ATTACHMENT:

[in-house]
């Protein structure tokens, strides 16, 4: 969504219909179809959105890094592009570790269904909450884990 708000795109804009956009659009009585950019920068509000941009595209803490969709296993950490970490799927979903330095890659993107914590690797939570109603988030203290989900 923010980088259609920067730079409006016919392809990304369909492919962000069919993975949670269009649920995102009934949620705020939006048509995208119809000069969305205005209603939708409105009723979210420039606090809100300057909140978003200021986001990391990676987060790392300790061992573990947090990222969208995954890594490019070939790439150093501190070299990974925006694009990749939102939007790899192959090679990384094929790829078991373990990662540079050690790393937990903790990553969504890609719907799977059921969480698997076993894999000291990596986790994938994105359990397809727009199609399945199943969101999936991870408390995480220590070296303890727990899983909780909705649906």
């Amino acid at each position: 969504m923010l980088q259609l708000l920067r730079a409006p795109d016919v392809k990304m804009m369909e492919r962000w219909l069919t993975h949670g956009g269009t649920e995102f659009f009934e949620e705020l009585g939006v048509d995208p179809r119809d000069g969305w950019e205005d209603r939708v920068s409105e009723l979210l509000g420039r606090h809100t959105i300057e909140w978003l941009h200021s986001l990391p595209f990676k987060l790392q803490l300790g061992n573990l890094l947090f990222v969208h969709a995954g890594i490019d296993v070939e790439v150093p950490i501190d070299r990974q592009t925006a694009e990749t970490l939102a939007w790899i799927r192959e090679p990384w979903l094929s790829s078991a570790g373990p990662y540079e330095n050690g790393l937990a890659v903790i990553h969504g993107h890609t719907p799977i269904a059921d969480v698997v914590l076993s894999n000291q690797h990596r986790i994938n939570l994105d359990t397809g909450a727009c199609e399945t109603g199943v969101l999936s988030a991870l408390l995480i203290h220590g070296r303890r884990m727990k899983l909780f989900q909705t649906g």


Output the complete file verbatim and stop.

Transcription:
[in-house]
């Protein structure tokens, strides 16, 4: 969504219909179809959105890094592009570790269904909450884990 708000795109804009956009659009009585950019920068509000941009595209803490969709296993950490970490799927979903330095890659993107914590690797939570109603988030203290989900 923010980088259609920067730079409006016919392809990304369909492919962000069919993975949670269009649920995102009934949620705020939006048509995208119809000069969305205005209603939708409105009723979210420039606090809100300057909140978003200021986001990391990676987060790392300790061992573990947090990222969208995954890594490019070939790439150093501190070299990974925006694009990749939102939007790899192959090679990384094929790829078991373990990662540079050690790393937990903790990553969504890609719907799977059921969480698997076993894999000291990596986790994938994105359990397809727009199609399945199943969101999936991870408390995480220590070296303890727990899983909780909705649906």
């Amino acid at each position: 969504m923010l980088q259609l708000l920067r730079a409006p795109d016919v392809k990304m804009m369909e492919r962000w219909l069919t993975h949670g956009g269009t649920e995102f659009f009934e949620e705020l009585g939006v048509d995208p179809r119809d000069g969305w950019e205005d209603r939708v920068s409105e009723l979210l509000g420039r606090h809100t959105i300057e909140w978003l941009h200021s986001l990391p595209f990676k987060l790392q803490l300790g061992n573990l890094l947090f990222v969208h969709a995954g890594i490019d296993v070939e790439v150093p950490i501190d070299r990974q592009t925006a694009e990749t970490l939102a939007w790899i799927r192959e090679p990384w979903l094929s790829s078991a570790g373990p990662y540079e330095n050690g790393l937990a890659v903790i990553h969504g993107h890609t719907p799977i269904a059921d969480v698997v914590l076993s894999n000291q690797h990596r986790i994938n939570l994105d359990t397809g909450a727009c199609e399945t109603g199943v969101l999936s988030a991870l408390l995480i203290h220590g070296r303890r884990m727990k899983l909780f989900q909705t649906g």